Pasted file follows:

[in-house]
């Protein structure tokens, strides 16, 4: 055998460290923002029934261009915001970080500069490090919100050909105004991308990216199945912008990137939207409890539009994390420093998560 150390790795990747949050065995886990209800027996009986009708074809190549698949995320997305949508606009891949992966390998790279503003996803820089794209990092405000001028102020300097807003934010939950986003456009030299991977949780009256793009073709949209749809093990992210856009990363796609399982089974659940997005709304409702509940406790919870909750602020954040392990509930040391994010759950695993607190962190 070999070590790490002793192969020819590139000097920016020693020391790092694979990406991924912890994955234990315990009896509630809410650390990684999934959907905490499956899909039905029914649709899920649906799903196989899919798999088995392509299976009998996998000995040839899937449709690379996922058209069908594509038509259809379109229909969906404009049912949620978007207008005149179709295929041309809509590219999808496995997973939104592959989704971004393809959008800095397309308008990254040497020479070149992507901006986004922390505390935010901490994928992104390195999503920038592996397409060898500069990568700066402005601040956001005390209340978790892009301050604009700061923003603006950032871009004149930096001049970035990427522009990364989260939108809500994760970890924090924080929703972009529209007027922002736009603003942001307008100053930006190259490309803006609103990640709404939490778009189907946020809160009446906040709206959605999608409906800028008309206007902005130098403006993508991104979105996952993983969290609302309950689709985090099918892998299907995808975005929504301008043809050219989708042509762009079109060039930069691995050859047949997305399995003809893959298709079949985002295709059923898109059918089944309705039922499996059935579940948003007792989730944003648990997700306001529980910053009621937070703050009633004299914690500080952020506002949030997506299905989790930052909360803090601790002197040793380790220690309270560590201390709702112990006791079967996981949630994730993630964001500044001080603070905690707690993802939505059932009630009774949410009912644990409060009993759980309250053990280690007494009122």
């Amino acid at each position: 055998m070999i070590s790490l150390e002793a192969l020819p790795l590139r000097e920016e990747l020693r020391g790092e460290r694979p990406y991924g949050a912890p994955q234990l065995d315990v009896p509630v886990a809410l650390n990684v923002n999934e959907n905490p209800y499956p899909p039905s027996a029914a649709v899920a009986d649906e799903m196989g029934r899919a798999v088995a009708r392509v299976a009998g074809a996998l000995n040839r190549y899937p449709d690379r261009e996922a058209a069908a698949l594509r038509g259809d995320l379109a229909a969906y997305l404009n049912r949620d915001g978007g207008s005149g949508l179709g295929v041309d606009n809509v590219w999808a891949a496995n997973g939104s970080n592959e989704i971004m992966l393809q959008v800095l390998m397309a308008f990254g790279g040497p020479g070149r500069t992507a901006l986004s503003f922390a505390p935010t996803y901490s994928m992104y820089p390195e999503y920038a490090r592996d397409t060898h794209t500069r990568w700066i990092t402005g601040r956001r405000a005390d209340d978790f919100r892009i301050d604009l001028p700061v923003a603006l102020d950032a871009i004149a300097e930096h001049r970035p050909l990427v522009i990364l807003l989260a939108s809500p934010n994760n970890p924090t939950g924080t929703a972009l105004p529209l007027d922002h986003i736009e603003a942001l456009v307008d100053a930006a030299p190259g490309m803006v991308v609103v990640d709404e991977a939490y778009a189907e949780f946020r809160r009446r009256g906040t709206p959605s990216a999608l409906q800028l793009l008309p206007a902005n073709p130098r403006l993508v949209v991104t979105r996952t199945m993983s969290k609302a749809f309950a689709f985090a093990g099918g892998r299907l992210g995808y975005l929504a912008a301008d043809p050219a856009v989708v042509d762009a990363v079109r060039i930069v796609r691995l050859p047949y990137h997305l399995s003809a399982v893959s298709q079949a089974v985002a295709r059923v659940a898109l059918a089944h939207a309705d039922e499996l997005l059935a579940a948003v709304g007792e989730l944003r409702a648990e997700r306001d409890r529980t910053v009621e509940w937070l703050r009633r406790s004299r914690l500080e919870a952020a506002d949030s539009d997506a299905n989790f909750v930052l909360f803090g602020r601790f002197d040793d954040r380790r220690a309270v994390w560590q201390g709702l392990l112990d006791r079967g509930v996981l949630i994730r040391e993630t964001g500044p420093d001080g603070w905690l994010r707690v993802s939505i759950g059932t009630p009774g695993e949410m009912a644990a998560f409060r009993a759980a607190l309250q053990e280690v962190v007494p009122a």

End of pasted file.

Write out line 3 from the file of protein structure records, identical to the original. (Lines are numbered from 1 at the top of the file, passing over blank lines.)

């Amino acid at each position: 055998m070999i070590s790490l150390e002793a192969l020819p790795l590139r000097e920016e990747l020693r020391g790092e460290r694979p990406y991924g949050a912890p994955q234990l065995d315990v009896p509630v886990a809410l650390n990684v923002n999934e959907n905490p209800y499956p899909p039905s027996a029914a649709v899920a009986d649906e799903m196989g029934r899919a798999v088995a009708r392509v299976a009998g074809a996998l000995n040839r190549y899937p449709d690379r261009e996922a058209a069908a698949l594509r038509g259809d995320l379109a229909a969906y997305l404009n049912r949620d915001g978007g207008s005149g949508l179709g295929v041309d606009n809509v590219w999808a891949a496995n997973g939104s970080n592959e989704i971004m992966l393809q959008v800095l390998m397309a308008f990254g790279g040497p020479g070149r500069t992507a901006l986004s503003f922390a505390p935010t996803y901490s994928m992104y820089p390195e999503y920038a490090r592996d397409t060898h794209t500069r990568w700066i990092t402005g601040r956001r405000a005390d209340d978790f919100r892009i301050d604009l001028p700061v923003a603006l102020d950032a871009i004149a300097e930096h001049r970035p050909l990427v522009i990364l807003l989260a939108s809500p934010n994760n970890p924090t939950g924080t929703a972009l105004p529209l007027d922002h986003i736009e603003a942001l456009v307008d100053a930006a030299p190259g490309m803006v991308v609103v990640d709404e991977a939490y778009a189907e949780f946020r809160r009446r009256g906040t709206p959605s990216a999608l409906q800028l793009l008309p206007a902005n073709p130098r403006l993508v949209v991104t979105r996952t199945m993983s969290k609302a749809f309950a689709f985090a093990g099918g892998r299907l992210g995808y975005l929504a912008a301008d043809p050219a856009v989708v042509d762009a990363v079109r060039i930069v796609r691995l050859p047949y990137h997305l399995s003809a399982v893959s298709q079949a089974v985002a295709r059923v659940a898109l059918a089944h939207a309705d039922e499996l997005l059935a579940a948003v709304g007792e989730l944003r409702a648990e997700r306001d409890r529980t910053v009621e509940w937070l703050r009633r406790s004299r914690l500080e919870a952020a506002d949030s539009d997506a299905n989790f909750v930052l909360f803090g602020r601790f002197d040793d954040r380790r220690a309270v994390w560590q201390g709702l392990l112990d006791r079967g509930v996981l949630i994730r040391e993630t964001g500044p420093d001080g603070w905690l994010r707690v993802s939505i759950g059932t009630p009774g695993e949410m009912a644990a998560f409060r009993a759980a607190l309250q053990e280690v962190v007494p009122a």